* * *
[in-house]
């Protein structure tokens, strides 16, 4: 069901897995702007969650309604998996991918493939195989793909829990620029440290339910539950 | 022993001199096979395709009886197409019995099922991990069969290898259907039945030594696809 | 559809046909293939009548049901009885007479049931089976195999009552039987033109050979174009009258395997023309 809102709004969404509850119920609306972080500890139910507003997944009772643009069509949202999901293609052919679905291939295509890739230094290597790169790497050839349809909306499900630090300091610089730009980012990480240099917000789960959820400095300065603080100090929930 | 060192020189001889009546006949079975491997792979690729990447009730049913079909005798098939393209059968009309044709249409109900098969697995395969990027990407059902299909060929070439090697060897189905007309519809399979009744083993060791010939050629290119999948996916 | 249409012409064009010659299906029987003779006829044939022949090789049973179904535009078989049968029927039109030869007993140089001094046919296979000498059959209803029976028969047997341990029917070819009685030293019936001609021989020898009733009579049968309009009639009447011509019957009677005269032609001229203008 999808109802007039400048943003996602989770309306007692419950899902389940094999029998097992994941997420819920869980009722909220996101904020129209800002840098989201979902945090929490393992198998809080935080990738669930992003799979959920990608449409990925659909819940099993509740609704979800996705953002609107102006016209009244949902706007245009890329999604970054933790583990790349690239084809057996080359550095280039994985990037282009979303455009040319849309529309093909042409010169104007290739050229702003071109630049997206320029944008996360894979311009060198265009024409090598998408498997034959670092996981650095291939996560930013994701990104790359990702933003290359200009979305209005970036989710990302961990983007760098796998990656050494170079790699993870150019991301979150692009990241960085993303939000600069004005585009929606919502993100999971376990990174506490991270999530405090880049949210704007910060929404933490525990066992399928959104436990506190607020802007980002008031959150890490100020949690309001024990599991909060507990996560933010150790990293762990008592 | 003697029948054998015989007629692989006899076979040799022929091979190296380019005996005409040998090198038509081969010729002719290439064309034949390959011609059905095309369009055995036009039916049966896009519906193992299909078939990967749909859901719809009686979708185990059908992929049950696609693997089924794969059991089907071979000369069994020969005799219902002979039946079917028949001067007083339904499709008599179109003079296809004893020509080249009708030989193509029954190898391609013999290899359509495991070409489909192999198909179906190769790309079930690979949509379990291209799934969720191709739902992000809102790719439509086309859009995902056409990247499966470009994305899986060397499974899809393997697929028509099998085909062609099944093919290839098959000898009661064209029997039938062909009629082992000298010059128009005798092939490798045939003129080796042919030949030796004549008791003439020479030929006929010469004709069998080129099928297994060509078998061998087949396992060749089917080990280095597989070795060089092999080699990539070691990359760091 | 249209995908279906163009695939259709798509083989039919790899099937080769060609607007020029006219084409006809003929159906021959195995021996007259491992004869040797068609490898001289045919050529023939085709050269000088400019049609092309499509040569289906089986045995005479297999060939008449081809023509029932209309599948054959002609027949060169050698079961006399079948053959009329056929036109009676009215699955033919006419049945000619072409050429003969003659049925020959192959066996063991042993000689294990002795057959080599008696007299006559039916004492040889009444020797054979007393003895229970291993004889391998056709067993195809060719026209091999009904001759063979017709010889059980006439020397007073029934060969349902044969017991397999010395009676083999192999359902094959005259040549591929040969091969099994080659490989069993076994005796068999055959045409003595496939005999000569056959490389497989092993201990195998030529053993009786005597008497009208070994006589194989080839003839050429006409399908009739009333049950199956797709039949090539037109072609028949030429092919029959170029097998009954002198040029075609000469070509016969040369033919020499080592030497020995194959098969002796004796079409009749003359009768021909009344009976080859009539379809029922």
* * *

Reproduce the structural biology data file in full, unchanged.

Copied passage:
[in-house]
């Protein structure tokens, strides 16, 4: 069901897995702007969650309604998996991918493939195989793909829990620029440290339910539950 | 022993001199096979395709009886197409019995099922991990069969290898259907039945030594696809 | 559809046909293939009548049901009885007479049931089976195999009552039987033109050979174009009258395997023309 809102709004969404509850119920609306972080500890139910507003997944009772643009069509949202999901293609052919679905291939295509890739230094290597790169790497050839349809909306499900630090300091610089730009980012990480240099917000789960959820400095300065603080100090929930 | 060192020189001889009546006949079975491997792979690729990447009730049913079909005798098939393209059968009309044709249409109900098969697995395969990027990407059902299909060929070439090697060897189905007309519809399979009744083993060791010939050629290119999948996916 | 249409012409064009010659299906029987003779006829044939022949090789049973179904535009078989049968029927039109030869007993140089001094046919296979000498059959209803029976028969047997341990029917070819009685030293019936001609021989020898009733009579049968309009009639009447011509019957009677005269032609001229203008 999808109802007039400048943003996602989770309306007692419950899902389940094999029998097992994941997420819920869980009722909220996101904020129209800002840098989201979902945090929490393992198998809080935080990738669930992003799979959920990608449409990925659909819940099993509740609704979800996705953002609107102006016209009244949902706007245009890329999604970054933790583990790349690239084809057996080359550095280039994985990037282009979303455009040319849309529309093909042409010169104007290739050229702003071109630049997206320029944008996360894979311009060198265009024409090598998408498997034959670092996981650095291939996560930013994701990104790359990702933003290359200009979305209005970036989710990302961990983007760098796998990656050494170079790699993870150019991301979150692009990241960085993303939000600069004005585009929606919502993100999971376990990174506490991270999530405090880049949210704007910060929404933490525990066992399928959104436990506190607020802007980002008031959150890490100020949690309001024990599991909060507990996560933010150790990293762990008592 | 003697029948054998015989007629692989006899076979040799022929091979190296380019005996005409040998090198038509081969010729002719290439064309034949390959011609059905095309369009055995036009039916049966896009519906193992299909078939990967749909859901719809009686979708185990059908992929049950696609693997089924794969059991089907071979000369069994020969005799219902002979039946079917028949001067007083339904499709008599179109003079296809004893020509080249009708030989193509029954190898391609013999290899359509495991070409489909192999198909179906190769790309079930690979949509379990291209799934969720191709739902992000809102790719439509086309859009995902056409990247499966470009994305899986060397499974899809393997697929028509099998085909062609099944093919290839098959000898009661064209029997039938062909009629082992000298010059128009005798092939490798045939003129080796042919030949030796004549008791003439020479030929006929010469004709069998080129099928297994060509078998061998087949396992060749089917080990280095597989070795060089092999080699990539070691990359760091 | 249209995908279906163009695939259709798509083989039919790899099937080769060609607007020029006219084409006809003929159906021959195995021996007259491992004869040797068609490898001289045919050529023939085709050269000088400019049609092309499509040569289906089986045995005479297999060939008449081809023509029932209309599948054959002609027949060169050698079961006399079948053959009329056929036109009676009215699955033919006419049945000619072409050429003969003659049925020959192959066996063991042993000689294990002795057959080599008696007299006559039916004492040889009444020797054979007393003895229970291993004889391998056709067993195809060719026209091999009904001759063979017709010889059980006439020397007073029934060969349902044969017991397999010395009676083999192999359902094959005259040549591929040969091969099994080659490989069993076994005796068999055959045409003595496939005999000569056959490389497989092993201990195998030529053993009786005597008497009208070994006589194989080839003839050429006409399908009739009333049950199956797709039949090539037109072609028949030429092919029959170029097998009954002198040029075609000469070509016969040369033919020499080592030497020995194959098969002796004796079409009749003359009768021909009344009976080859009539379809029922």